top of page
  • Staff Writers

Police urge South Australians to take up unregistered gun amnesty

South Australia Police have added their voice in support of the permanent national amnesty on unregistered firearms, warning that serious fines await those who are found in possession of the weapons.

The new amnesty will be permanent but unlike past amnesties, no compensation will be paid for surrendered weapons.

The last national firearms amnesty in 2017 resulted in more than 57,000 weapons being handed in across Australia.

Last week, federal Assistant Minister for Community Safety Jason Wood said:

"Unregistered firearms are a threat to our community.
"They are difficult to trace and can fall into the hands of criminals to commit terrible crimes while avoiding police detection."

In a statement, Limestone Coast Superintendent Campbell Hill said if people in the Limestone Coast Local Service Area have a firearm they no longer want or need, they can hand it into the local police station or the seven participating licenced firearms dealers in the South East:

“Whether it’s an inherited family heirloom, an old gun left in the back of the shed, received from a friend or family, or a firearm legally registered but no longer needed, they all remain a potential risk to community safety,”

Supt Hill told a Tuesday morning press conference at Mount Gambier the public were on notice that they had an opportunity to dispossess the items that attract criminal penalties:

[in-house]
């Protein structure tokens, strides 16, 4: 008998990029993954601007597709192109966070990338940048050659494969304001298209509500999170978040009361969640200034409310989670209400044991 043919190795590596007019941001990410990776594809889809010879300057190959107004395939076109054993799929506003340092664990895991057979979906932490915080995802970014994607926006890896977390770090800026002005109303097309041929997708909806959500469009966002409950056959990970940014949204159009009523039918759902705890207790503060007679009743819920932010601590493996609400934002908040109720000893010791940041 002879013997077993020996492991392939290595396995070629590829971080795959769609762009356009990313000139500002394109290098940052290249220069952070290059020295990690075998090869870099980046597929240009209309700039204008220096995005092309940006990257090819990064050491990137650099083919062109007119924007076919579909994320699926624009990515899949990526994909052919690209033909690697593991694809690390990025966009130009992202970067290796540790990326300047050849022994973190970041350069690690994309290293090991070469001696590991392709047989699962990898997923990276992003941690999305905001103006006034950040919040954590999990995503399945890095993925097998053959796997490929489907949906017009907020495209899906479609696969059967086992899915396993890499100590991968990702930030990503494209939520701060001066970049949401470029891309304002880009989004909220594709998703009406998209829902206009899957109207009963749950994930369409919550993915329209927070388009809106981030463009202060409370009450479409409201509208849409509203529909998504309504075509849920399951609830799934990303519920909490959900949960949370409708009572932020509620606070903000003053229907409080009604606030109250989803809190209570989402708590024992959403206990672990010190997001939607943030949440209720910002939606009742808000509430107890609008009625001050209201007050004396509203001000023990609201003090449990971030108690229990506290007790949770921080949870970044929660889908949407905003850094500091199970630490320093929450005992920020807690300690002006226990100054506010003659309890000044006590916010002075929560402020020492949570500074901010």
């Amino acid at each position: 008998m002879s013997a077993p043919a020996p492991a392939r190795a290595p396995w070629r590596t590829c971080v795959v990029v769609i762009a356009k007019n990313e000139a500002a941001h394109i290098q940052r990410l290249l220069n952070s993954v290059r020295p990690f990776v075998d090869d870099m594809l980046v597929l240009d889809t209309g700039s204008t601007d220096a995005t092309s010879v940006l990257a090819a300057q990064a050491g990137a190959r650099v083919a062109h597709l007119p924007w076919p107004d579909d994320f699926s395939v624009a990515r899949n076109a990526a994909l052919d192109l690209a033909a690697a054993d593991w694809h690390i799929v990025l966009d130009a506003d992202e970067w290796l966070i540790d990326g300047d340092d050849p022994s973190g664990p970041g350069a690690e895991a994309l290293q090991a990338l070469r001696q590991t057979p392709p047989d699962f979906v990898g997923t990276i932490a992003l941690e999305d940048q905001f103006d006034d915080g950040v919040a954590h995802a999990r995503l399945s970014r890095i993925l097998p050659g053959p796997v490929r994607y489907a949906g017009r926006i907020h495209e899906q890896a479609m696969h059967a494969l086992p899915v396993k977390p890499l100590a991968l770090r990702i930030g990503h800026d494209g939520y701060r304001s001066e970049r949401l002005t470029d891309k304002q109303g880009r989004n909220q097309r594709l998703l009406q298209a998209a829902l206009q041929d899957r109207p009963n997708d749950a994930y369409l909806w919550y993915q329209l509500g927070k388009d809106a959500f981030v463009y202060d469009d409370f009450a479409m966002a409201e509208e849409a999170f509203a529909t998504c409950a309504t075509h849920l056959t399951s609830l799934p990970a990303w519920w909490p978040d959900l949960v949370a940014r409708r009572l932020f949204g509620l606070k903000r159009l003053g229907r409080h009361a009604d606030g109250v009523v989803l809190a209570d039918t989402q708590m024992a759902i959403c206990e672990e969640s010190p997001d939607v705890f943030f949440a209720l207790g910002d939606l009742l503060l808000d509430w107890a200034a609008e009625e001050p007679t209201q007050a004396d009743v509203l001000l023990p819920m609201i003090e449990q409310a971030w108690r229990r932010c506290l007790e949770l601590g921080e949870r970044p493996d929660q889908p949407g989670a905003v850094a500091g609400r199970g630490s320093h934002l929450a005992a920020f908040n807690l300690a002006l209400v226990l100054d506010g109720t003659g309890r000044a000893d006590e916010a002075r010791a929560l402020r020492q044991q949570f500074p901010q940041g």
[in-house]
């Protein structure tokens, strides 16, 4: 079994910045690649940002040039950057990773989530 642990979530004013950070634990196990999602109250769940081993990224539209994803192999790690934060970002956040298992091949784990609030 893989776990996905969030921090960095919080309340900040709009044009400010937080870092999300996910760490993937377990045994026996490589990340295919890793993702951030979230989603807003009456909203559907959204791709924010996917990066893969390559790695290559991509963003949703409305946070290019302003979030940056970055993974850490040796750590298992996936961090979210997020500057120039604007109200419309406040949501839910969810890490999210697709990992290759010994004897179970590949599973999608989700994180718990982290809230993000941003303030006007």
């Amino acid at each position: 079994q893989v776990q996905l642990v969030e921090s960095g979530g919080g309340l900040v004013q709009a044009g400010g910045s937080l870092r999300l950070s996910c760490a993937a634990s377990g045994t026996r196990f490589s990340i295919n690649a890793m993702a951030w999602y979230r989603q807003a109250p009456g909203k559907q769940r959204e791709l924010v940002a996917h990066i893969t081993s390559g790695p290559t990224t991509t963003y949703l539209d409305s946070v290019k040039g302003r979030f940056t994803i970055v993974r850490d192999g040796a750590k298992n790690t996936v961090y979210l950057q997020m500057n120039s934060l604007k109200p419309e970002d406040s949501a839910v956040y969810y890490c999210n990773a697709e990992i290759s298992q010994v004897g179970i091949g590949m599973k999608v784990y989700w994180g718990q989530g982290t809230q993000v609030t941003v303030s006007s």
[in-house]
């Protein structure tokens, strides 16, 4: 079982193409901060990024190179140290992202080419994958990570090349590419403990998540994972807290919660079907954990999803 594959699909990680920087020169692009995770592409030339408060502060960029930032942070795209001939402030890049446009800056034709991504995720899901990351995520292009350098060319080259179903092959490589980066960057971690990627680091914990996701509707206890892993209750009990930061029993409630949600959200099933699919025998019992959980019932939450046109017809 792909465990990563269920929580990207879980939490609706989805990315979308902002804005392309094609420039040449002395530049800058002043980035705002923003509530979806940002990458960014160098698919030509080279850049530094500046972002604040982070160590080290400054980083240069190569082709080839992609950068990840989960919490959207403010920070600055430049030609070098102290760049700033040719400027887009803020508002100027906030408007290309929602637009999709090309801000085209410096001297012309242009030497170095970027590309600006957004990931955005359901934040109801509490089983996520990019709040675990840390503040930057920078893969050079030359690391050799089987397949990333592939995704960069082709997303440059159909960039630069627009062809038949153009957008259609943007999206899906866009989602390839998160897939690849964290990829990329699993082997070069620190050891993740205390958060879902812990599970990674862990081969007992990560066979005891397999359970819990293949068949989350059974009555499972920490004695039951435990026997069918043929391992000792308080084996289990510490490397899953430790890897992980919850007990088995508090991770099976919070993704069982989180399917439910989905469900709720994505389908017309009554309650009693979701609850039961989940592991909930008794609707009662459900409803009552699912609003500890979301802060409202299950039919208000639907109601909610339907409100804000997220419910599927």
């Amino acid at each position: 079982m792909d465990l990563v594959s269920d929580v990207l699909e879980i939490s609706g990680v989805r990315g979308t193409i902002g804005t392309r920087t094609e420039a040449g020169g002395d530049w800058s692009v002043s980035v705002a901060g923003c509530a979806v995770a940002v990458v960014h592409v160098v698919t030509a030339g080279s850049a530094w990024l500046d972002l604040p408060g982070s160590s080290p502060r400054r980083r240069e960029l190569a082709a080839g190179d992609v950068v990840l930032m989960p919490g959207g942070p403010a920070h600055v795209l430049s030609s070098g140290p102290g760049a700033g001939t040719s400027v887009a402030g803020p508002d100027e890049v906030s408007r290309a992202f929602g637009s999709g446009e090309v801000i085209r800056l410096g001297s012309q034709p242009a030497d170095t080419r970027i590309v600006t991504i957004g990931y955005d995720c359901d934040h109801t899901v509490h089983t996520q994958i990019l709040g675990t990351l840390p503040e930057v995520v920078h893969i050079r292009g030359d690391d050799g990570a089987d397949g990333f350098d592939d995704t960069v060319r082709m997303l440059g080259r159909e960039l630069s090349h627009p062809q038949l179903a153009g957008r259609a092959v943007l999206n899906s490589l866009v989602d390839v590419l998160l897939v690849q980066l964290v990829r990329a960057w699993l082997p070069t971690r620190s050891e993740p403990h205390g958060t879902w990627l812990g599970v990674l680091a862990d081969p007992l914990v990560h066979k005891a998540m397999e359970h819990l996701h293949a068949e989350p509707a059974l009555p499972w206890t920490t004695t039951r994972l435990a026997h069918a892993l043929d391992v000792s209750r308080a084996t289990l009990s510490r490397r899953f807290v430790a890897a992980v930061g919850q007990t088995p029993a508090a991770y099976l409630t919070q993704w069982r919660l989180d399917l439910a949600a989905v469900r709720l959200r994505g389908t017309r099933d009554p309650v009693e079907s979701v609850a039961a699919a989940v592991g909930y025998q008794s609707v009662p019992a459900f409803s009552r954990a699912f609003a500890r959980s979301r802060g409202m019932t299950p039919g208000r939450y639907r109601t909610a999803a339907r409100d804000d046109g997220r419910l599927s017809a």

“If someone is found in possession of one of these firearms, that again is unregistered or an illegal firearm, serious firearm offences can attract a prison sentence, a criminal record, and obviously a significant fine.
“People that are in possession of an unlicensed or an unregistered firearm face about seven years in prison, and or a $35,000 fine.
“So what we’re saying is people can bring those things (guns) to a licensed firearms dealer or the police without fear of any repercussion or any penalty.
“But the reality is that if police have to go to their property for something, and we find an unregistered or unlicensed firearm then people are going to be eligible for a criminal charge at the end of the day.

Supt Hill reminded gel blaster owners that firearms laws now also apply to them as well:

“The same thing applies if we find a gel blaster on a property then the normal possession type offences apply to that as well.”


bottom of page